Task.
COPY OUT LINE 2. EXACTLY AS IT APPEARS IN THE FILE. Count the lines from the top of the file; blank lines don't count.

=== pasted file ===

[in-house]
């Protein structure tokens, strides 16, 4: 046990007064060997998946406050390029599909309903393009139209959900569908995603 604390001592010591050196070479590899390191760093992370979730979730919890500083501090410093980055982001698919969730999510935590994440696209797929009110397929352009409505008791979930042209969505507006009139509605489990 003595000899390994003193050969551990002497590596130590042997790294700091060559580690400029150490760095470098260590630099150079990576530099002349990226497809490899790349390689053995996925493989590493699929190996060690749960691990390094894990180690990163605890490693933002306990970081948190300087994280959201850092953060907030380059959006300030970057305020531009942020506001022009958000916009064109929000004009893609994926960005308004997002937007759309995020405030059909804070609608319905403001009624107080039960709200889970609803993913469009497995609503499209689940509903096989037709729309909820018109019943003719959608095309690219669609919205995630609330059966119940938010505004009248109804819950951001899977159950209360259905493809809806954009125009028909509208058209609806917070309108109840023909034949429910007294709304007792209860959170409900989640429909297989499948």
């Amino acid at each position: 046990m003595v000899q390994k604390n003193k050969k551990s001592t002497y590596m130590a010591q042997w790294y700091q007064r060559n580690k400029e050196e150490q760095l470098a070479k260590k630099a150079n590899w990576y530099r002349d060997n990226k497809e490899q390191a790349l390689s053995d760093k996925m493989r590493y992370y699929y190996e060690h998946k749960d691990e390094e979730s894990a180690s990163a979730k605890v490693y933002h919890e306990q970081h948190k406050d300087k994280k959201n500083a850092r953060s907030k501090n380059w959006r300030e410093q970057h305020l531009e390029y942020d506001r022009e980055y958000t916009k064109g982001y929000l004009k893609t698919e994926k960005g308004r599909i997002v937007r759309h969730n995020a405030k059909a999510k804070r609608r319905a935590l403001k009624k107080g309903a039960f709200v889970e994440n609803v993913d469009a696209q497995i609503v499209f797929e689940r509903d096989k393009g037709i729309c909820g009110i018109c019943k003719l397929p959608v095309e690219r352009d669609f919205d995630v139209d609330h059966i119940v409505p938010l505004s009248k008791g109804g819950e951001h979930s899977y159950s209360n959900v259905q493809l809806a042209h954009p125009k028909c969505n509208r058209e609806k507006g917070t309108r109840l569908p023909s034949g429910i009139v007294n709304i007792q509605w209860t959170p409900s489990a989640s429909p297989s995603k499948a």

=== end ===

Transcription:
């Protein structure tokens, strides 16, 4: 046990007064060997998946406050390029599909309903393009139209959900569908995603 604390001592010591050196070479590899390191760093992370979730979730919890500083501090410093980055982001698919969730999510935590994440696209797929009110397929352009409505008791979930042209969505507006009139509605489990 003595000899390994003193050969551990002497590596130590042997790294700091060559580690400029150490760095470098260590630099150079990576530099002349990226497809490899790349390689053995996925493989590493699929190996060690749960691990390094894990180690990163605890490693933002306990970081948190300087994280959201850092953060907030380059959006300030970057305020531009942020506001022009958000916009064109929000004009893609994926960005308004997002937007759309995020405030059909804070609608319905403001009624107080039960709200889970609803993913469009497995609503499209689940509903096989037709729309909820018109019943003719959608095309690219669609919205995630609330059966119940938010505004009248109804819950951001899977159950209360259905493809809806954009125009028909509208058209609806917070309108109840023909034949429910007294709304007792209860959170409900989640429909297989499948």